Ag groups, sheriffs call for moratorium on new Oklahoma marijuana grower license as numbers explode: Groups representing Oklahoma’s agriculture industry and county sheriffs have asked for a moratorium on new medical marijuana grower licenses. The number of license holders has exploded since Oklahoma’s legal medical cannabis industry formed in 2018. As of this month, there were 8,630 licensed growers registered with the Oklahoma Medical Marijuana Authority. [The Oklahoman]

Interim study sheds light on impacts to rural water supplies amid ‘green rush’ of cannabis grows: An Oklahoma Water Resources Board official told lawmakers this week that one in three complaints the agency received this year is related to the rapid growth of the state’s medical cannabis industry and a resulting proliferation of grow operations of questionable legitimacy in rural areas. [Tulsa World]

Oklahoma ranks among bottom three unhealthiest states in the U.S.: It comes as no surprise to many who live in the state that Oklahoma ranks in the bottom three in the nation on determinants of health, according to a study done by the Community Service Council. Using metrics of social and economic factors, physical environment, clinical care, and behaviors, Oklahoma ranked 48 in the health determinant rankings. [The Black Wall Street Times]

Federal Government News

Oklahoma City Mayor David Holt, business group back infrastructure bill, but lawmakers may not: As the deadline nears for a U.S. House vote on a $1.2 trillion infrastructure bill, Oklahoma City Mayor David Holt and state business leaders have been urging passage and emphasizing the benefits of increased road and transit funding. [The Oklahoman]

‘Part of the Oklahoma standard’: Muslim advocacy group prepares to welcome Afghan refugees: Afghan refugees will receive a guide book informing them of their civil rights when they settle in Oklahoma, as part of a welcome kit courtesy of a Muslim advocacy group. Adam Soltani, executive director of the Council on American-Islamic Rights-Oklahoma chapter, said his organization plans to present the “Know Your Rights” guides to Afghan refugees when they arrive. [The Oklahoman]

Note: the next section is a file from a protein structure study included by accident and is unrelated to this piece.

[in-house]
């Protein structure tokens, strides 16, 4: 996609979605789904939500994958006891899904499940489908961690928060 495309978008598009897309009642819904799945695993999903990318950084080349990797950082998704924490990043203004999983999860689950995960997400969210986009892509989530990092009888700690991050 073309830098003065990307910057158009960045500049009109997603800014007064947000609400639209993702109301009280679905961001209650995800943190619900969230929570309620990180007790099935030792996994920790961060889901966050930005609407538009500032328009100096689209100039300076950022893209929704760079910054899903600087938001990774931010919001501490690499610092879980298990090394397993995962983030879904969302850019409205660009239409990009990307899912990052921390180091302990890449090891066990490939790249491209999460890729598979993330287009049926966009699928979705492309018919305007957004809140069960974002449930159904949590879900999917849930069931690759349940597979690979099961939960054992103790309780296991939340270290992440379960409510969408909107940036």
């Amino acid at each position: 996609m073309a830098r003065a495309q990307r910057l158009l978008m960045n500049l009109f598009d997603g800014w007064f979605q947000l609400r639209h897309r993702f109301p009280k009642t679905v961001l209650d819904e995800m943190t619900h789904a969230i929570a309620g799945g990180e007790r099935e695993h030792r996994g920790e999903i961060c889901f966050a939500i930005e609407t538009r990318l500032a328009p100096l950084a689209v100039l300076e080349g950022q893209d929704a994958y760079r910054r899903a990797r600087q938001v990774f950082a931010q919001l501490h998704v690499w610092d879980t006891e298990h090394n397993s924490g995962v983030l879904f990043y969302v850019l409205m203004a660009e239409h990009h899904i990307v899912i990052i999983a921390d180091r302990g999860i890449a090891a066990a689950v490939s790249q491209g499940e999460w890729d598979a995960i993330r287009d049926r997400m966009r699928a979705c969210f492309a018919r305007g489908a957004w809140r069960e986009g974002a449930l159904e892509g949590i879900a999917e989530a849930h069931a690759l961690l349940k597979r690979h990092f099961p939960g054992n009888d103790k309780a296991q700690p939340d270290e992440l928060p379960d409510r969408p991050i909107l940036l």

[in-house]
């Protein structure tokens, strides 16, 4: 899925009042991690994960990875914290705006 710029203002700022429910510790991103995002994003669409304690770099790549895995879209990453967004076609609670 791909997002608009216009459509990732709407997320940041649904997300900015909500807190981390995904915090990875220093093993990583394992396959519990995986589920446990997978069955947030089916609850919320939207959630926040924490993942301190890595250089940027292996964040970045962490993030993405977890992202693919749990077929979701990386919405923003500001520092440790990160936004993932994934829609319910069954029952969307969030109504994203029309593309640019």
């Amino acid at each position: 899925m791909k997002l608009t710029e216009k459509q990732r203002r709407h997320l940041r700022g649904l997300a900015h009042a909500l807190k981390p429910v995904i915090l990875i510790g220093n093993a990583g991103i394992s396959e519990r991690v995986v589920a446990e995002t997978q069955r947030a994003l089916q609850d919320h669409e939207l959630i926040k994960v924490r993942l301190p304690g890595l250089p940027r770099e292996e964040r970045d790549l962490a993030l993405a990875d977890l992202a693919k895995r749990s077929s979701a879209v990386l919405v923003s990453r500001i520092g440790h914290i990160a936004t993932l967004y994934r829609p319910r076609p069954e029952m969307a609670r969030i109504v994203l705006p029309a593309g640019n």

Criminal Justice News

Oklahoma officer to face trial for fatal shooting: An Oklahoma district judge has ruled a suburban Oklahoma City police officer will face trial for the fatal shooting of a man who refused to drop a baseball bat as he approached the officer. [AP News] Saying Oklahoma County Special Judge Lisa K. Hammond erred in dismissing the case against Chance Avery, Oklahoma County District Judge Cindy Truong told attorneys that excessive force arguments “are questions of fact for the jury to decide.” [The Oklahoman]

More Than 35 Lawmakers Urge Governor To Review Richard Glossip’s Death Row Case: Dozens of Oklahoma state lawmakers are calling on Governor Kevin Stitt to order an independent investigation into the case of a death row prisoner. The lawmakers are even taking Richard Glossip’s case to national TV. [News On 6]

Economic Opportunity

Column: Cash is disappearing, stranding the unbanked: The unbanked aren’t axiomatically the homeless, the undocumented immigrants or those who have fallen through the cracks. They are also people with jobs who pay their taxes, and many of whom live exemplary lives but don’t have bank accounts. [Column / Tulsa World]

Economy & Business News

Skilled workers in high demand, getting multiple offers: Companies trying to get back to business as it once was or even to expand beyond pre-pandemic levels are competing to hire the best workers and keep the good employees they have. [The Journal Record]

Education News

Education Watch: Behind Gov. Stitt’s Request to Audit the Education Department: The fallout from the Epic Charter Schools saga continues. Gov. Kevin Stitt made a new audit request last week, this one focused on the state Department of Education. State Superintendent of Public Instruction Joy Hofmeister called the move “another attack on Oklahoma’s public education system.” [Oklahoma Watch]

  • Editorial: Education audit weaponizes state audits for political chess before an election year [Editorial / Tulsa World]

Oklahoma Local News

  • Latino Community Development Agency celebrates 30 years of service [OKC Free Press]
  • Consideration of Tulsa City Council redistricting options to begin [Tulsa World]
  • City To Spend Additional Virus Relief Funds In Support Of Hotel For Tulsans Experiencing Homelessnes [Public Radio Tulsa]
  • Former Luther police chief Tony Walker sentenced for embezzlement [The Oklahoman]

Quote of the Day

“Ending the unemployment benefits was giving us small potatoes — if any potatoes at all.”

-Josie Phillips, Policy Fellow for OK Policy, discussing the state’s decision to cut short extra federal unemployment benefits [Public Radio Tulsa

Number of the Day

1 in 400

1 in every 400 Oklahomans have died of COVID-19, which is higher than the national average of 1 in 500 [Tulsa World]

Policy Note

Building a Lasting Solution to the Nation’s Homeless Crisis: Demand for homeless services is increasing. Scores of communities are finding that when providers work in teams and use better data and systems, they can solve the problem person by person. [Governing]

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Jessica joined OK Policy as a Communications Associate in January 2018. A Mexican immigrant, she was a Clara Luper Scholar at Oklahoma City University where she obtained a B.A. in Political Science and Philosophy. Prior to joining OK Policy, Jessica worked at a digital marketing agency in Oklahoma City. She is an alumna of both the National Education for Women (N.E.W.) Leadership Institute (2013) and OK Policy's Summer Policy Institute (2015). In addition to her role at OK Policy, Jessica serves as a board member for Dream Action Oklahoma in OKC and communications director for Dream Alliance Oklahoma in Tulsa.